It is paramount that advisers review clients’ pension contributions as they may be eligible to extend the tax relief on their retirement funding despite the new rules.
The rules add significant complexity but, with careful financial planning, the upper income limit under which people can receive higher-rate tax relief on pension contributions can be extended to at least £170,000, a significant difference from the publicised limit of £150,000.
The new interim rules only exist until April 5, 2011 so investors looking to maximise pension tax relief need a review as soon as possible.
The new rules only apply to clients who have relevant annual income of £150,000 or higher in the current or previous two tax years. However, in calculating the relevant income limit for both this year and the 2008/09 tax year, clients can offset relievable personal contributions they made in the last tax year (for the calculation of relevant income for 2008/9),or will make towards their pension in this tax year by up to a maximum of £20,000.
This means an individual with relevant income of £169,000 in this tax year, whose relevant income in the two previous tax years was below £150,000, can make a relievable pension contrib-ution of £20,000 and be deemed to have an annual income of under £150,000 for the purpose of tax relief on pension contributions.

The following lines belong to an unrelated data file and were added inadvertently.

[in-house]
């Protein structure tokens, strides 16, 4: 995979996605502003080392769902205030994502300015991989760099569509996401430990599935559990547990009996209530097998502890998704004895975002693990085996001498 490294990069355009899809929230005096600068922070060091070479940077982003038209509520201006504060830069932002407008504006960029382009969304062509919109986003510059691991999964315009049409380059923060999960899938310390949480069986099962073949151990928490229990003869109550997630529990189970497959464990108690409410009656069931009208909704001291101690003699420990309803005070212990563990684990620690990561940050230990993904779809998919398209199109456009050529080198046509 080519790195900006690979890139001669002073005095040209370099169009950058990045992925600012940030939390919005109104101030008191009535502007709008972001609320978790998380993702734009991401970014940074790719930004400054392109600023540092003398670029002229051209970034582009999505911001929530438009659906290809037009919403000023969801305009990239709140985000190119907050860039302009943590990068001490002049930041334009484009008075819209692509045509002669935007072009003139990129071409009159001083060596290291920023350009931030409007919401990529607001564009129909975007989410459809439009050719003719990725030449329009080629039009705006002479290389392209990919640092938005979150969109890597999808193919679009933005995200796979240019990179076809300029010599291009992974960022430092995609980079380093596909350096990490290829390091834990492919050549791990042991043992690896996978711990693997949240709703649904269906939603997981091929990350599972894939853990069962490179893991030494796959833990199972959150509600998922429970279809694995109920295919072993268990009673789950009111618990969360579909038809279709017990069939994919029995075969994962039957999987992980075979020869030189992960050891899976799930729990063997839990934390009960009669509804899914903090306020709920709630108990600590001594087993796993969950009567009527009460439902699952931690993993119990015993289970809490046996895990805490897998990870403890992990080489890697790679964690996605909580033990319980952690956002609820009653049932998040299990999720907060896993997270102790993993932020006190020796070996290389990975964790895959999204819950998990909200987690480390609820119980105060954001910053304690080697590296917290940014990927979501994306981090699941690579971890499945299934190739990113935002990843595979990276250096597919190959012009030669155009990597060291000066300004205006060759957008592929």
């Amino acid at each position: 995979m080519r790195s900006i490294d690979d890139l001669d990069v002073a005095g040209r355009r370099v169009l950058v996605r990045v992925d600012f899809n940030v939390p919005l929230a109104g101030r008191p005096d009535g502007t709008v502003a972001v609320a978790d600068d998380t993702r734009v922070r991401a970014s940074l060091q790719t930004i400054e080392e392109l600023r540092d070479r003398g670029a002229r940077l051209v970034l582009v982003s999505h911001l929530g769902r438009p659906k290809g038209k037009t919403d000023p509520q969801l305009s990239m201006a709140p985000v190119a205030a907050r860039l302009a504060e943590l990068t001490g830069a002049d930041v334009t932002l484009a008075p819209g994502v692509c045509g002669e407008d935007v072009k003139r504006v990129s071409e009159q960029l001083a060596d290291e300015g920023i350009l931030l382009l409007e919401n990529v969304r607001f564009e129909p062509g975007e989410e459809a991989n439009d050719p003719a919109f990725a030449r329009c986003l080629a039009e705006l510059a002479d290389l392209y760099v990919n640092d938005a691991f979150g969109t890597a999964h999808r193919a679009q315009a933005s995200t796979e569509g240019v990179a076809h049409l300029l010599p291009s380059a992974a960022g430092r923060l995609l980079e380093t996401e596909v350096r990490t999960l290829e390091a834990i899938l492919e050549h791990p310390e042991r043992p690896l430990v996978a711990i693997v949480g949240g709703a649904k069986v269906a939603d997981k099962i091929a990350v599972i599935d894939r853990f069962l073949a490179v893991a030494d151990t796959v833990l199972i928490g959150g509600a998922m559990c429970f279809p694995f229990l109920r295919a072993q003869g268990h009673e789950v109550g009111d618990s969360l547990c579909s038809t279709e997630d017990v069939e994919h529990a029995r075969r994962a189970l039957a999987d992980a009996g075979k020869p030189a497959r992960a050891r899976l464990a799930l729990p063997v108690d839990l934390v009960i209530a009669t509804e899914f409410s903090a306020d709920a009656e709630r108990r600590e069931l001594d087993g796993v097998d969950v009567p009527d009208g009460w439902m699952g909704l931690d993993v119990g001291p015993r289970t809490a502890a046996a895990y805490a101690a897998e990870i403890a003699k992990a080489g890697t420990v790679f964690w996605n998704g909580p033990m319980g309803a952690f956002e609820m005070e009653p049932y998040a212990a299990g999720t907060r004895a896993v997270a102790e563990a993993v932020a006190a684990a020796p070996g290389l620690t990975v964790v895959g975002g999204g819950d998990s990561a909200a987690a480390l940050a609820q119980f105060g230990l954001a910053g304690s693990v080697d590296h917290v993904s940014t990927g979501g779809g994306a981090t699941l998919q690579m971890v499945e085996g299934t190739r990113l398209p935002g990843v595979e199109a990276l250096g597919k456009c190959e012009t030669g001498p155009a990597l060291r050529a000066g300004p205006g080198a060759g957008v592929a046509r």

This will then enable the client to contribute up to 100 per cent of their relevant earnings and benefit from increased higher-rate tax relief on those contributions.
In addition, if individuals are employed, their employer could make pension contributions up to the current annual allowance of £245,000 on their behalf without the new 20 per cent tax charge on the individual applying.
It is also crucial to consider income received in the previous two years as well as this year. If relevant income was over £150,000 two years ago (2007/08), the client will be caught this year by the new rules. If relevant income was over £150,000 last year (2008/ 09) after taking account of the £20,000 relievable pension contribution allowance, gift aid could be considered to bring relevant income below the £150,000 limit.
The tables demonstrate how careful financial planning can help people.
Anyone with relevant income over £150,000 has decisions to make if they want to continue to benefit from the hugely valuable higher-rate tax relief, particularly if they or their employers are in a position to make very significant pension contributions.
Change and added complexity will drive the need for advice and presents advisers with further opportunities and reasons to revisit clients with income over £150,000.
Colin Jelley is head of tax and financial planning at Skandia